The French word ‘soie’ has a phonetic double: the word ‘sois’, meaning ‘be’, and, if you ask me, to be Dior means to break away from existing rules and create your own – this is, after all, one of the things that made the great couturier Christian Dior such a revolutionary of the fashion world. Today too, we are seeing the same thing from current creative director of Dior jewellery line, Victoire de Castellane, who is blazing her own trail, designing completely unique collections of jewellery, a fact which Soie Dior illustrates perfectly.
Victoire de Castellane has masterfully recreated delicate and sensuous multi-coloured silk ribbons in the language of jewellery. She wound them in every way possible, arranged them into pleats and spun them in twists, and at some unmeasurable moment during her playing around, she fixed them into their final position. The silk ribbons were set, like a dress on a mannequin, and so was fixed a precious moment in the transience of time, a moment in which a new piece of jewellery was born.
The names of the different pieces of jewellery were not chosen by accident – each one refers to a different style of working fabric. The Pli Plat (pleated) bracelet with a pink sapphire recreates the intricate folds of fabric pattern used in pleating; the Tresse (pleat) ring with rubies imitates the style of interlacing fabrics with different textures; while the Volant (floating) earrings, designed in the Toi & Moi style with sapphires and emeralds, remind the wearer of voluptuous waves of silk. Tie the silk ribbons into knots and the result is the Noue (tied) necklace with diamonds and different shaped emeralds; untie them and the smooth cloth streams down your neck in the Denoue (untied) necklace with emeralds and oval sapphires.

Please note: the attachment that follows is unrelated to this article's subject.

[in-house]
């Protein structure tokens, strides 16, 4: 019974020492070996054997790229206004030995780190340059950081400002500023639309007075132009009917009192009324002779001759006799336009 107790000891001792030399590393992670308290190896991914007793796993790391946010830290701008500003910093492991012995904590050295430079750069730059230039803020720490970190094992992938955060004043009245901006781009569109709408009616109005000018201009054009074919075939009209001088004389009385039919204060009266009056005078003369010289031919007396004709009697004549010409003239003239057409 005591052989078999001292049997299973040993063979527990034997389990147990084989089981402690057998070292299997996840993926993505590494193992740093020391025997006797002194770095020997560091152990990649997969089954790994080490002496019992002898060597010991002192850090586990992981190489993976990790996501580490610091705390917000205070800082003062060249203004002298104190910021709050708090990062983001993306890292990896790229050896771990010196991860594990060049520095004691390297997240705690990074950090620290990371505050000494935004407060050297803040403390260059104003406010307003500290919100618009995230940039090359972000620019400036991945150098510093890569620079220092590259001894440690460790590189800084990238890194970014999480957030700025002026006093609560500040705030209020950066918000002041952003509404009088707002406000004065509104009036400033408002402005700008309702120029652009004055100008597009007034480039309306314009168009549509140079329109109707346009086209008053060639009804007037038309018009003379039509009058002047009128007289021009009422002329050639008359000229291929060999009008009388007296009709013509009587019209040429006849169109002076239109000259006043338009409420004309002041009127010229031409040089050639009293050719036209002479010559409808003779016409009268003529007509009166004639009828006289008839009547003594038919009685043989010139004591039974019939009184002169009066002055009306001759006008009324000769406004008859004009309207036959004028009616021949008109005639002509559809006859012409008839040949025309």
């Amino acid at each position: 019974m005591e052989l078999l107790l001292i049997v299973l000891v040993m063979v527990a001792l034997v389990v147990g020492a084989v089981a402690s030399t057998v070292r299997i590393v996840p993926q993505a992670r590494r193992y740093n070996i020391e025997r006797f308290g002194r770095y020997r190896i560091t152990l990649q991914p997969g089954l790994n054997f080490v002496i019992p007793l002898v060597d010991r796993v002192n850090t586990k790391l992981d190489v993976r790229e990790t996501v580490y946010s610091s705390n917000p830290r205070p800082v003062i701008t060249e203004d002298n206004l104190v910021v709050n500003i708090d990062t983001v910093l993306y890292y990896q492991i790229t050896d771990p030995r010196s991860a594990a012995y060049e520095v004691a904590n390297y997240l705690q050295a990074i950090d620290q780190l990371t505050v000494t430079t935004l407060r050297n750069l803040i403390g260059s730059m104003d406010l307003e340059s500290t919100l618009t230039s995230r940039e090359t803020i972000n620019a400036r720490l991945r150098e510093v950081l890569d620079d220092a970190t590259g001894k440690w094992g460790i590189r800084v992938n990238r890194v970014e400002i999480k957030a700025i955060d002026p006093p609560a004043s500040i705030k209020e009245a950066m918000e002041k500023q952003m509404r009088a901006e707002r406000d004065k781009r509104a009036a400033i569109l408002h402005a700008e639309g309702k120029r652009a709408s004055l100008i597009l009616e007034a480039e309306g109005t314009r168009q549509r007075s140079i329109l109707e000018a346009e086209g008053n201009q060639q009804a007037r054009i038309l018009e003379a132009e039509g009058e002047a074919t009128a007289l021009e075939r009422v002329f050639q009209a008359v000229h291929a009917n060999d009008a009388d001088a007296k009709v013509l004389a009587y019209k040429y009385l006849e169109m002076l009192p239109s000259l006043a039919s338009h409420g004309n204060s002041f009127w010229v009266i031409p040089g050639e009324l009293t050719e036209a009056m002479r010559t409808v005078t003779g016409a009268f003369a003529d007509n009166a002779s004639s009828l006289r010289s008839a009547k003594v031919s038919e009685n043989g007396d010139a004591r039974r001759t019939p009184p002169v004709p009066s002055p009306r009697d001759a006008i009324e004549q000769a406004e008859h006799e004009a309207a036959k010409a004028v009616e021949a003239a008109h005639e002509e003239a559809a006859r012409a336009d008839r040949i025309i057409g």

Over the course of the last two years the masters of Dior have created 53 spectacular pieces of Soie Dior jewellery. In order to convey the flexibility of the fabric through the medium of precious metals and gemstones, Paris’ finest workshops set the stones in a very special way: in each case the gold body was made in such a manner that it would move freely, and the precious stones, ranging from large diamonds in various cuts, emeralds, rubies, sapphires and tourmalines, were fixed at different levels so that the entire shining surface gets covered in all its glory.
“When you toy with a ribbon, it is instinctive and ephemeral, and I wanted to retain that idea of freedom in play,” explains Victoire de Castellane. You will agree, I am sure, that there is no doubting her success.